Friday, September 1, 2017


I tried to make a ratatouille for a church potluck this past Sunday. Not the movie "Ratatouille" version with alternating thin slices of eggplant, zucchini, yellow squash, and Roma tomato fanned out in a spiral formation in a baking dish and broiled in a piperade, but the Emeril version with the ingredients cooked al dente in a pot on the stove. Also in the recipe are sweet peppers, onions, garlic, rosemary, thyme, basil, salt and pepper, a dab of olive oil to start, and a goodly squirt of lemon juice to finish. It's one of those recipes that makes you feel like you're really cooking, because of the amount of time you spend slicing things before anything goes into the pot, and because there's a precise order of battle as to what goes into the pot and when.

I've been making it long enough to do it without looking at a recipe, and it turned out rather well, except that I got a little overenthusiastic with the fresh thyme and rosemary. That, and the fact that some people apparently expected there to be some kind of meat in the dish, perhaps explains why only a couple people at the potluck tried it. I ended up with a potluck-sized potful of leftover ratatouille, which I am still eating at home.

Last night, to shake things up, I decided to combine one of the few dishes I make from all-fresh ingredients with an old bachelor-chow standby, boxed shells-and-cheese macaroni - the kind with the packet of ready-mixed cheese sauce that you can heat up in the same boiling water as the noodles. I've combined a lot of different things with boxed shell or elbow mac and cheese; things everybody has tried, like tuna, peas, and cream-of-mushroom soup, or canned chili without beans; things most people would know better than to stir in, like leftover spaghetti sauce and meatballs; and things few people have even thought of adding, like Italian clam sauce or a spicy Indian entree. Most of these mixers are pretty much on the order of adding junk to more junk. But it turns out that adding homemade, leftover ratatouille to the shells-and-cheese both elevated the mac and broke the monotony of a week of eating a stew of perfectly cooked but over-seasoned summer vegetables.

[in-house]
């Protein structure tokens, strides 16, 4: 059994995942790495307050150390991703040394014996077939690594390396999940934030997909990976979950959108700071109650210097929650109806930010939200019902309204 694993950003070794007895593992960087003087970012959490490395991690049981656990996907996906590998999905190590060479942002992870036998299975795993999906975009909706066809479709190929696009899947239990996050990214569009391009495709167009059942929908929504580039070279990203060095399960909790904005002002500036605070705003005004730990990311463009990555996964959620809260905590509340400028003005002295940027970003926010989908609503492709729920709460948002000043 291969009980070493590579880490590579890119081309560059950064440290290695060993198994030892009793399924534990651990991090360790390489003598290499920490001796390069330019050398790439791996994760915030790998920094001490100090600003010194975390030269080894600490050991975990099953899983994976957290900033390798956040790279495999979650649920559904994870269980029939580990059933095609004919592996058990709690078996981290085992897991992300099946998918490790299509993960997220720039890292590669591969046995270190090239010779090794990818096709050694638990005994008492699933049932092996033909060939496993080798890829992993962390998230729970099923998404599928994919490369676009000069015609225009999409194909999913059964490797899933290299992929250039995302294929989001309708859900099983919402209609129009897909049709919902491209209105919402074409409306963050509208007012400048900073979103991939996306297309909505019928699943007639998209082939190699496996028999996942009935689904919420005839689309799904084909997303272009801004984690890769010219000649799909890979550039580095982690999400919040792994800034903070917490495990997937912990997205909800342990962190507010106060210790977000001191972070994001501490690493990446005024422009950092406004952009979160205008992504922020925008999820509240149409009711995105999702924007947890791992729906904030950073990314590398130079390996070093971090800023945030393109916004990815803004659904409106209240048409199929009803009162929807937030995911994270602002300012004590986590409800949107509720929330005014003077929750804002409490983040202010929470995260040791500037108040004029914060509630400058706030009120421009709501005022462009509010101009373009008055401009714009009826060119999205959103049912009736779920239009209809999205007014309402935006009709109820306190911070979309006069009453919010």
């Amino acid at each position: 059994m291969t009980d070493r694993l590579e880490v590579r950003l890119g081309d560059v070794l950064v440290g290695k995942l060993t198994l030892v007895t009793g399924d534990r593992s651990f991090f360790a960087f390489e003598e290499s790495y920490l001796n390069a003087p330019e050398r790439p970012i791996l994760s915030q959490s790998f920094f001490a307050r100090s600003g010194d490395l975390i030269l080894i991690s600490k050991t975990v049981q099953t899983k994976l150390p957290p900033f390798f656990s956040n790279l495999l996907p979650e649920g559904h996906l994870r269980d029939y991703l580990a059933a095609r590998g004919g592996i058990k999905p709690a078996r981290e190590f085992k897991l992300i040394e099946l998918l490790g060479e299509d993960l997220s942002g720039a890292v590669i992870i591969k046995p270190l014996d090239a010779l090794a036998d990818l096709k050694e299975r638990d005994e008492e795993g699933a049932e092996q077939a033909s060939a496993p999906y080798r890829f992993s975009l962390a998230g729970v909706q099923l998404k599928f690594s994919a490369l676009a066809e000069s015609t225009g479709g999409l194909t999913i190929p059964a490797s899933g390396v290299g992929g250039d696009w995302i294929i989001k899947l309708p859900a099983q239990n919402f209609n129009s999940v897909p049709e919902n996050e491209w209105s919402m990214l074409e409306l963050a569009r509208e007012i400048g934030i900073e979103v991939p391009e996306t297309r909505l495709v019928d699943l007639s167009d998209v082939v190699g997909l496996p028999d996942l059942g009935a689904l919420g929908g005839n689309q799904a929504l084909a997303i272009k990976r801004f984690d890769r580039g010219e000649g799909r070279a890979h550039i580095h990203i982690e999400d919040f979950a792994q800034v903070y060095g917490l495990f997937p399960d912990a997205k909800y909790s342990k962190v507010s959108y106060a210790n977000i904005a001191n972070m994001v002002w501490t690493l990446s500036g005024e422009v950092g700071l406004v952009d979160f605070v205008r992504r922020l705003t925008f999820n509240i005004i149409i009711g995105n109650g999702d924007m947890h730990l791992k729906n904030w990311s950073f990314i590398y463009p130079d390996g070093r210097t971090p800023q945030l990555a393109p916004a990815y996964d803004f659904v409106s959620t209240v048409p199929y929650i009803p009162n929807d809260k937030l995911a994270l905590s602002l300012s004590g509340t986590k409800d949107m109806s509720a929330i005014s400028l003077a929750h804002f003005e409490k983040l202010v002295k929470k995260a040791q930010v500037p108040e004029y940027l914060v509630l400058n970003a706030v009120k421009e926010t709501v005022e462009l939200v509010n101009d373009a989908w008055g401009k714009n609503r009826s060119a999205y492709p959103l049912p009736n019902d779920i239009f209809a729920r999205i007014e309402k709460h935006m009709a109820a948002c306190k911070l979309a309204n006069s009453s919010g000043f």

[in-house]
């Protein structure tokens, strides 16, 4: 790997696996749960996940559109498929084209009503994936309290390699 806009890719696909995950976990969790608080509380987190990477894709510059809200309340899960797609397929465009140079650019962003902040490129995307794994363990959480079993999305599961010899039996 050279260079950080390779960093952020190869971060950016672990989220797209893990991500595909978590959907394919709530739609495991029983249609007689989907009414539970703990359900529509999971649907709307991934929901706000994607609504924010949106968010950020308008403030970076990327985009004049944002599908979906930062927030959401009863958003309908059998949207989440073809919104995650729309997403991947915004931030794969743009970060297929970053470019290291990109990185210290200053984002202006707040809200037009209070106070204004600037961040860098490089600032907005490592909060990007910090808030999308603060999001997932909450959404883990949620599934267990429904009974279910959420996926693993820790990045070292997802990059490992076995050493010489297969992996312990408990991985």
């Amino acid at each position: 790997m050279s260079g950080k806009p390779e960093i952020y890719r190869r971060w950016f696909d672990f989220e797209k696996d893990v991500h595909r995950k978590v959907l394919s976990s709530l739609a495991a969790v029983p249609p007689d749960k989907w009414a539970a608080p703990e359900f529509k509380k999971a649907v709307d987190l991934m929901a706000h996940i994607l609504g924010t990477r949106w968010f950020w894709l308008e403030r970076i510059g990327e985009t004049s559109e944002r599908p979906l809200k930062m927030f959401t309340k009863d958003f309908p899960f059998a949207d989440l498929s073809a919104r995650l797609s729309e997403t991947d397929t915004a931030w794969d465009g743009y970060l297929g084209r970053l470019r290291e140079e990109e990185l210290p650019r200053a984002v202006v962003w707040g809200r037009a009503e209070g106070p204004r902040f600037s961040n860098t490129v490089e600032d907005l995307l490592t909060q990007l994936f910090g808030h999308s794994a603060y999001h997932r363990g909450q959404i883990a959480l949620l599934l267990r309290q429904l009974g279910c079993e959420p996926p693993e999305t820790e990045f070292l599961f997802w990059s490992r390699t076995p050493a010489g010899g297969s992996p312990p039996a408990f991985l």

While I'm confiding my culinary transgressions, here's another bachelor chow tip I just discovered this week: You can make instant oatmeal with the Keurig machine in your office's break room. First, empty two serving-size packets into a soup mug (because, face it, one is never enough); put the mug under the nozzle of the K-cup machine. Then, whatever your Keurig model requires to get it to run 4 ounces of hot water into the mug, do that twice (once for each packet of oatmeal). Stir and let stand for a couple minutes. It's actually faster, less messy, and tastier than the microwave way that you, I, and the wall have been practicing lo, these many years.

Based on this picture, I am apparently not the first person to realize this. But if you're behind me on the Keurig learning curve, you're welcome.

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